The parameters in the previous equations are defined as follows. The saturation current (I0) is defined in Eq. (4), rs is the series resistance, q is the electron charge, Vbias is the voltage applied to the substrate with respect to the AFM probe, k is the Boltzmann constant, h is the Planck’s constant, T is the temperature, A is the effective diode area measured as the average cross-sectional area of the AlGaN NW, A* is the effective Richardson constant of AlxGa1−xN, m* is the effective electron mass in AlxGa1−xN, ϕB is the SBH at the metal–semiconductor interface, and n is the ideality factor.20 IFi and IF0 are the currents measured at two different applied forces. The associated Schottky barrier heights at the two different applied forces are ϕBi and ϕB0, respectively.
The analysis of the I–V curves obtained under varying force normal to the top surface of AlGaN NWs was carried out according to (6). Figure 2(e) shows the I–V characteristics obtained by varying the applied force from 35.7 nN to 52.7 nN. At a fixed voltage, the current decreased with an increase in the applied force, confirming the NW response to the strain-induced piezo-potential and the tuning of the carrier transport. Previous work on GaN NWs8 reported an applied force in the range of 1–1.3 µN, which is considerably larger compared to what is done in our experiment. Despite the lower piezoelectricity constant of AlGaN in comparison to InN and ZnO, the piezo-potential was induced with a smaller magnitude of applied force, hence confirming the usage of AlGaN NWs as promising piezo devices. By using Eq. (6), we studied the relationship between the applied force and the change in the SBH. At the force of 52.7 nN, an increase in the barrier height of 98.12 meV was obtained with respect to the background force of 35.7 nN. A slope = 6.24 meV/nN was calculated. Despite the at 45.90 nN being larger than the SBH value of 49.30 nN, the increasing trend of the SBH with the force is clear, as shown in Fig. 2(f). This is a promising achievement, as previous work on GaN NWs reported an SBH change of 100 meV with an applied force of 400 nN.8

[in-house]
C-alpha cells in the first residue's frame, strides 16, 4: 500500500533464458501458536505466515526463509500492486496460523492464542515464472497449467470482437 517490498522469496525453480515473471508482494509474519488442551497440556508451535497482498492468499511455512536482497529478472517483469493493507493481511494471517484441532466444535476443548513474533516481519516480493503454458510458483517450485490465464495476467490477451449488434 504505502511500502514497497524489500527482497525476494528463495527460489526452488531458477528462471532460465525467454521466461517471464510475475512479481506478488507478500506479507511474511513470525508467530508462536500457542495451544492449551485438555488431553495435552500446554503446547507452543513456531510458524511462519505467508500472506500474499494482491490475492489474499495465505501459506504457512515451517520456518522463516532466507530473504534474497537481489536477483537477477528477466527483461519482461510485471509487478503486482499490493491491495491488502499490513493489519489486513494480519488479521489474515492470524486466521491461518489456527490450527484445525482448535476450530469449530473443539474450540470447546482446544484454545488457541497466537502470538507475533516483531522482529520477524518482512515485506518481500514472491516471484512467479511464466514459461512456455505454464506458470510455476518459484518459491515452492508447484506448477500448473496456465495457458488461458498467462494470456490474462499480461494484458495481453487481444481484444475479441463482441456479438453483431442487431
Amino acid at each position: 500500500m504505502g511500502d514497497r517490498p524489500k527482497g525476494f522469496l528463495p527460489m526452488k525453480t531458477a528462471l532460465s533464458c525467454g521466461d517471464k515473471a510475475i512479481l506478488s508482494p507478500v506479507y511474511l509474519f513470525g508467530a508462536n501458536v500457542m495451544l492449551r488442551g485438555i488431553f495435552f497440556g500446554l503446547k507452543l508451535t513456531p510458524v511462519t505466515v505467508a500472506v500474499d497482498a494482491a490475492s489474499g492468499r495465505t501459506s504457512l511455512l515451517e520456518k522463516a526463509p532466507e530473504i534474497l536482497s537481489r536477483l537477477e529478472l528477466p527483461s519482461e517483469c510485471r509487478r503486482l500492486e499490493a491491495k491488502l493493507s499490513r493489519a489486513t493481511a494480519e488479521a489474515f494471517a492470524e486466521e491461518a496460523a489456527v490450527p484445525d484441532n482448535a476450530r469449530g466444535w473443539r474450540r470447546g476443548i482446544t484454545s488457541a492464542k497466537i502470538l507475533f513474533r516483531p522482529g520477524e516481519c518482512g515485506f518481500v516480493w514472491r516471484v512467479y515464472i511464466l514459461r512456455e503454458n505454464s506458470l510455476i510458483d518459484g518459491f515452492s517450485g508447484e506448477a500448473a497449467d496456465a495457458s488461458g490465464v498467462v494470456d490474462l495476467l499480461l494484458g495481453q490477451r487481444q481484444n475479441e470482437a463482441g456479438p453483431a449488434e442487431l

With force applied on the NWs, the charge carrier transport could be altered by different mechanisms, including piezoresistive and piezotronic effects. The piezoresistive effect is due to the conductance change under strain, which is a uniform and symmetric effect existing in both piezoelectric and non-piezoelectric semiconductors.21 Due to the polarity of the piezo-induced charges, the piezotronic effect is asymmetric and exists only in piezoelectric materials. Previous studies have shown that in piezoelectric materials, the piezotronic effect is dominant, where the strain induces a change in charge transport characteristics.21,22 This provides an explanation of the dependence on the force of the measured change in the SBH.